January 27 is Holocaust Memorial Day.
In December the Polish village of Kutno—of about 50,000 people, not one Jewish—hosteda Jewish festival. In their words, “in a world where bitter sectarian conflicts grab most of the headlines, a Jewish festival in a town with no Jews is surely something worth celebrating.” In a single day in World War II, its entire Jewish community – 8,000 people – was marched out of town by gunpoint. They never returned.
A festival in 2014 won’t make that right. But it will make us remember. And it will make us remember that we can stop the need for genocidal memorials, if good people act.
Think back to November 9-10, 1938. According to the United States Holocaust Memorial Museum, 267 synagogues were burned or destroyed, 7,500 Jewish businesses were vandalized or looted, and at least 91 Jewish men and women were killed. No one stood up against the Nazi regime on Kristallnacht, a turning point which enabled the Nazis to carry out the Holocaust, the systematic state-sponsored murder of European Jews and others.
While commonly known that 6 million Jews were murdered during the Holocaust, not so widely known is the number of non-Jews, the number of Poles, resistance fighters, Greeks, Gypsies, Czechs, homosexuals, Jehovah's Witnesses, mentally and physically handicapped, Russians, Serbs, Socialists, Spanish Republicans, trade unionists, Ukrainians, Yugoslavians, prisoners of war, and more were folded into this genocide.
Even less commonly known is the story of the Polish town Jedwabne. On July 10, 1941 a crowd of Christian polesmassacred hundreds of their Jewish neighbors by closing them in a barn and setting it ablaze, burning them alive. This wasn’t the Nazis, but their very own people who lived among them.
This is what Martin Niemöller meant when he wrote his famous poem:
First they came for the Socialists, and I did not speak out—
Because I was not a Socialist.
Then they came for the Trade Unionists, and I did not speak out—
Because I was not a Trade Unionist.
Then they came for the Jews, and I did not speak out—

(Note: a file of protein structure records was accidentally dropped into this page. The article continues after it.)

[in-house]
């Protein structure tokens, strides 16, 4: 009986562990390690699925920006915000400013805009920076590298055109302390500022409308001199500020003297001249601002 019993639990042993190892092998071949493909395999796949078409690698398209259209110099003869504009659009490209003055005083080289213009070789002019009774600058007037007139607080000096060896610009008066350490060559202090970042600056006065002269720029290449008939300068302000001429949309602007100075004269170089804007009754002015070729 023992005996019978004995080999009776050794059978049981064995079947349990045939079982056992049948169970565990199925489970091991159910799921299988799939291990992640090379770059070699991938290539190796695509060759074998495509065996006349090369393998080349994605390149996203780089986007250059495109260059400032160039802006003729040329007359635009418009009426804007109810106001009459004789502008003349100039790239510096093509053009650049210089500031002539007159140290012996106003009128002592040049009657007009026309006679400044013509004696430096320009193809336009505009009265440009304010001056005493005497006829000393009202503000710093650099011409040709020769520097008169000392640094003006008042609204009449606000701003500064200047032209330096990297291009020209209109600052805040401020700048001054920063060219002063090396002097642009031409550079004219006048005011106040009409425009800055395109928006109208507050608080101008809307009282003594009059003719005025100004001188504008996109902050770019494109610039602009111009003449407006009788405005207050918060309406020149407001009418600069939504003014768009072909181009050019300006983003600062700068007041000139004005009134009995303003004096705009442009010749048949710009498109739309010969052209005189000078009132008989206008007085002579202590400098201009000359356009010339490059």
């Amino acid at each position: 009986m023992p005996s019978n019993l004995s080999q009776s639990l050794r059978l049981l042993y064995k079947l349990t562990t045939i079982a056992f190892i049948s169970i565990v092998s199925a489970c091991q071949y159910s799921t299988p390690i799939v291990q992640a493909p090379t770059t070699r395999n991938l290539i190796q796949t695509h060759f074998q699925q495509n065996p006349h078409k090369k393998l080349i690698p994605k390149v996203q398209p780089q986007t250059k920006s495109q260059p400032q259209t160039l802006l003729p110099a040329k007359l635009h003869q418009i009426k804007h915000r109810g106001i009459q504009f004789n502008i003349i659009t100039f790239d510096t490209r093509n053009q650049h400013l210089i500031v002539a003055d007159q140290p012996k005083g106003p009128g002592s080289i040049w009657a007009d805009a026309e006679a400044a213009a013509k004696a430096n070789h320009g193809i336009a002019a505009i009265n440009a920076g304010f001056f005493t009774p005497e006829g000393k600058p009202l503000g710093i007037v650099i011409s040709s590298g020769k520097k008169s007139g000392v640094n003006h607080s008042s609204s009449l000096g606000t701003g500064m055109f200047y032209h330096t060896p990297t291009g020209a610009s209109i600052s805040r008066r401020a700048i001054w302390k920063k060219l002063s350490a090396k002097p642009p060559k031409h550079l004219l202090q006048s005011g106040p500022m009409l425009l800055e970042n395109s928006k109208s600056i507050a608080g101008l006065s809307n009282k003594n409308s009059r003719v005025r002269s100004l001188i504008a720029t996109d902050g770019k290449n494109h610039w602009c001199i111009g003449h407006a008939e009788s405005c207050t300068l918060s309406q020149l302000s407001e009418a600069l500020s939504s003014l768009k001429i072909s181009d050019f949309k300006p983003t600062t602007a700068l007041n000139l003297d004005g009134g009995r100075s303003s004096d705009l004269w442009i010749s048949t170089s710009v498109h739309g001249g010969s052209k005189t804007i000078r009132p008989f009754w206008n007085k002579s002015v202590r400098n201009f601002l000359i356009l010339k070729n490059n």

Because I was not a Jew.
Then they came for me—and there was no one left to speak for me.
Polish attitudes about the country's Jewish past are complex. Picture a blender with the following ingredients: a cup of lingering anti-Semitism, a cup of pride for those like Oskar Schindler and Irena Sendler who saved Jews during the war, and a cup of guilt for those that collaborated and/or did nothing.
Things haven’t changed that much. The details are different, but when we break it down, like the Nazis, the Islamic State is an equal opportunity genocide implementer. ISIS is rapidly eliminating Christianity, Yazidi, Mandean, Jewish and other communities.
To lose the presence of Christians in the birthplace/Cradle of Christianity is to accelerate instability in the Middle East. With the region on the brink, those who have fled persecution—including Christians, other religious minorities, and the majority Muslims—need a strategy that works to rescue, restore, and return them to a home where they can practice their faith free from fear. This approach is not only the right thing to do, it is in everyone’s interest to do so for the sake of a peaceful Middle East.
Before we get to the point where an entire culture and religion is wiped out and years later we celebrate their traditions in their absence, let’s act now.
For information on a practical way to act now, see www.cradlefund.org
-Lindsay Kuntz is the Director of the Office of the President at the Institute for Global Engagement (IGE). Prior to joining IGE she interned at the Center for Advanced Operational Cultural Learning (CAOCL). She is a 2011 graduate from Texas A&M University with a focus on international politics & diplomacy, history, and spanish. Lindsay tweets on behalf of IGE via @engageyourworld.